Leading with Humility

The world characterizes leaders as those who have achieved so much that others serve them; the Word surprisingly teaches that the best leaders are the humblest of servants. Humility distinguishes authentic leadership.

The Problem

  • We discover prideful leaders with massive platforms and loud agendas in every sphere of life.
  • Our cultural systems encourage the mindset that to be a leader, one must promote oneself as the hero, demean competition as the problem, and overlook a team as unnecessary contributors.
  • True leaders inspire you to make attempts, not just marvel at their accomplishments. 

The authority by which the Christian leader leads is not power but love, not force by example, not coercion but reasoned persuasion. Leaders have power, but power is safe only in the hands of those who humble themselves to serve.

John Stott

The Example (John 13:1-17)

  • Jesus understood the frailty of humanity in knowing that all lives on this earth have an expiration date (13:1-2).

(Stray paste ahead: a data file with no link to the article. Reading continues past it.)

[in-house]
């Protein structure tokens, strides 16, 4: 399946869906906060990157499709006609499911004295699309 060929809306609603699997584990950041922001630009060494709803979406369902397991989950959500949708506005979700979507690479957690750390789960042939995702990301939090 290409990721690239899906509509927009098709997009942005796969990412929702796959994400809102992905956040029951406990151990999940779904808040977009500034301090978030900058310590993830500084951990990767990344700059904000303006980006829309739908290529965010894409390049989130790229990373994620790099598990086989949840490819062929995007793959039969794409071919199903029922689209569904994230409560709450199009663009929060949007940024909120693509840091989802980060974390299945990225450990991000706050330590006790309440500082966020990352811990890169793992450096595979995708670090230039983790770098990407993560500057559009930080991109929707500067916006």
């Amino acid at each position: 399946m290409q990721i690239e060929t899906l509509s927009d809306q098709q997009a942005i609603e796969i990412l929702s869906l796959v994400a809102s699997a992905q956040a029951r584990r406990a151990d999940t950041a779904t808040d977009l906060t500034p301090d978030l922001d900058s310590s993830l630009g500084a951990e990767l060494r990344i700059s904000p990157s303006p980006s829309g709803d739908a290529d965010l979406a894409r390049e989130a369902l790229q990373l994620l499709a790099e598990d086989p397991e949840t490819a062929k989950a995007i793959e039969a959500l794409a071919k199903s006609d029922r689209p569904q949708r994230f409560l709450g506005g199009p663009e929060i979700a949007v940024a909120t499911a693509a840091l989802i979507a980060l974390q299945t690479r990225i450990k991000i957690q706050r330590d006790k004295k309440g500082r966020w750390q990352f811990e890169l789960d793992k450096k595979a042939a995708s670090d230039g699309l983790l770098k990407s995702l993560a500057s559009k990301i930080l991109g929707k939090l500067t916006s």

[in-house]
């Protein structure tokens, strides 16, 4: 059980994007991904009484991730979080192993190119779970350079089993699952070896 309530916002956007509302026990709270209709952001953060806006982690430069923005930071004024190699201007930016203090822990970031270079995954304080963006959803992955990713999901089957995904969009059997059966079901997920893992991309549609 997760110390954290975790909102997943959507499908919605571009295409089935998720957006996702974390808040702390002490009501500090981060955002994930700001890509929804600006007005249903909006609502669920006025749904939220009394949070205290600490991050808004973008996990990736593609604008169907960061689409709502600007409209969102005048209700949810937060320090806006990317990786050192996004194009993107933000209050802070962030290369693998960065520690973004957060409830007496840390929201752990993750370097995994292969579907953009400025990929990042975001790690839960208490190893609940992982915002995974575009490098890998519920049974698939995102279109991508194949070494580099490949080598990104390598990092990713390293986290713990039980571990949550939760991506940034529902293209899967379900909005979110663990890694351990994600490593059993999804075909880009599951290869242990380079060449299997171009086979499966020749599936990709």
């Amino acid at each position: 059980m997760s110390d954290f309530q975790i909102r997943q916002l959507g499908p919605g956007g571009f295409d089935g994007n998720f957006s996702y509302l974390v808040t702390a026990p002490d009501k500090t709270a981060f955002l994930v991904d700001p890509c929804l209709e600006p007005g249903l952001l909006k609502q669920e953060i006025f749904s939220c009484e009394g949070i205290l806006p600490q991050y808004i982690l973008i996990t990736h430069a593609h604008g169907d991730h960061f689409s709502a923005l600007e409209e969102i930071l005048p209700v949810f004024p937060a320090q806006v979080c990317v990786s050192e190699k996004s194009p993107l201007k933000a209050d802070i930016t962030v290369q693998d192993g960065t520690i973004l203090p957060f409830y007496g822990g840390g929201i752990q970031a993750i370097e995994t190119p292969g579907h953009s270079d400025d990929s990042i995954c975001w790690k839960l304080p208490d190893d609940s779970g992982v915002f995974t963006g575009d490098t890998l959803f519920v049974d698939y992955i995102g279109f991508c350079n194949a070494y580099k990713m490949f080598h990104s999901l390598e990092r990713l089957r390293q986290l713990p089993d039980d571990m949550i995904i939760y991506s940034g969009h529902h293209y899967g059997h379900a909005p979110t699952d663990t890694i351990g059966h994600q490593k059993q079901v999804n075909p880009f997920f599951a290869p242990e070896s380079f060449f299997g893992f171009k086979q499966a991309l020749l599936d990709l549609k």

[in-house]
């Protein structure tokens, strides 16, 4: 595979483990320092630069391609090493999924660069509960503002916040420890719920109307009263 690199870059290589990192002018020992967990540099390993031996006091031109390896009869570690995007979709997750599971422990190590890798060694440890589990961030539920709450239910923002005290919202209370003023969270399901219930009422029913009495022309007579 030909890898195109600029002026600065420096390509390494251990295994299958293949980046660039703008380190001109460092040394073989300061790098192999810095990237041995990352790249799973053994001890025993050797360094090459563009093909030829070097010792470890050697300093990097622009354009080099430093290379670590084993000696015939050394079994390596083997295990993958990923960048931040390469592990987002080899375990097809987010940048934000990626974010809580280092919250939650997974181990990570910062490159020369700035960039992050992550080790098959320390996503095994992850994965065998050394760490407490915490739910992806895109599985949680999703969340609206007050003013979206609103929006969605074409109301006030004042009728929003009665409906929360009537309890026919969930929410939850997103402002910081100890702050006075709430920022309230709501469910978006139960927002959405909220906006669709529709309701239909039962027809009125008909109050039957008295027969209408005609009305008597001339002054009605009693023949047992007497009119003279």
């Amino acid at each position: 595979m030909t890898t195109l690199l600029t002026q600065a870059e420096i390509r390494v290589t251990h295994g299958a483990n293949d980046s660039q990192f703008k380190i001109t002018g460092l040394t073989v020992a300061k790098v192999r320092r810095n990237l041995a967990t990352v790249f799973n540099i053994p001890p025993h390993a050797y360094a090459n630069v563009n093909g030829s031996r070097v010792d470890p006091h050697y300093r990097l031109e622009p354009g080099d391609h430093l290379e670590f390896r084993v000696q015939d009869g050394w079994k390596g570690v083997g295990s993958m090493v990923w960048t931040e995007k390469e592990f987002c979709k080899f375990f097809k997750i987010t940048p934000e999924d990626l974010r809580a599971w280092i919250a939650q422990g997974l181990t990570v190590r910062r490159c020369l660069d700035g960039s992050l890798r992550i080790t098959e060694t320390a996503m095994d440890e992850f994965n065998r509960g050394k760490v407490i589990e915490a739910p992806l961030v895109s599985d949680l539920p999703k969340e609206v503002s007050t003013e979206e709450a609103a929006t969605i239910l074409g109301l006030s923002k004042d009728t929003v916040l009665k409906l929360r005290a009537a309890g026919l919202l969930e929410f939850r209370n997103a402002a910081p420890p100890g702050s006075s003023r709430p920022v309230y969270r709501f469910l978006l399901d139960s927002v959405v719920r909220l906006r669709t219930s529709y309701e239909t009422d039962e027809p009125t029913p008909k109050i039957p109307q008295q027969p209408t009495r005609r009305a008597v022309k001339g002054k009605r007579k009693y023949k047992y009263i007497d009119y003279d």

• While having complete authority, Jesus displayed staggering humility (13:3-5).
  • To identify with Jesus means to embrace servant leadership (13:6-11).
  • If the greatest was the humblest, there should be nothing beneath us to honor His example (13:12-15).
  • Jesus shows that a service lifestyle is full of unexpected blessings (13:16-17). 

The Adjustment

  • Investing in others is humility at its finest because you empower and multiply yourself.
  • Do not emulate any leader or leadership style that esteems pride and mocks humility.
  • Humility is not thinking less of yourself but thinking of yourself less.
  • Christians should never point to themselves as the solution to anything.
  • Making all decisions based on how it affects you positively is not the Christlike way. 

Your family, job, and church would benefit if you esteemed humility more than you do.

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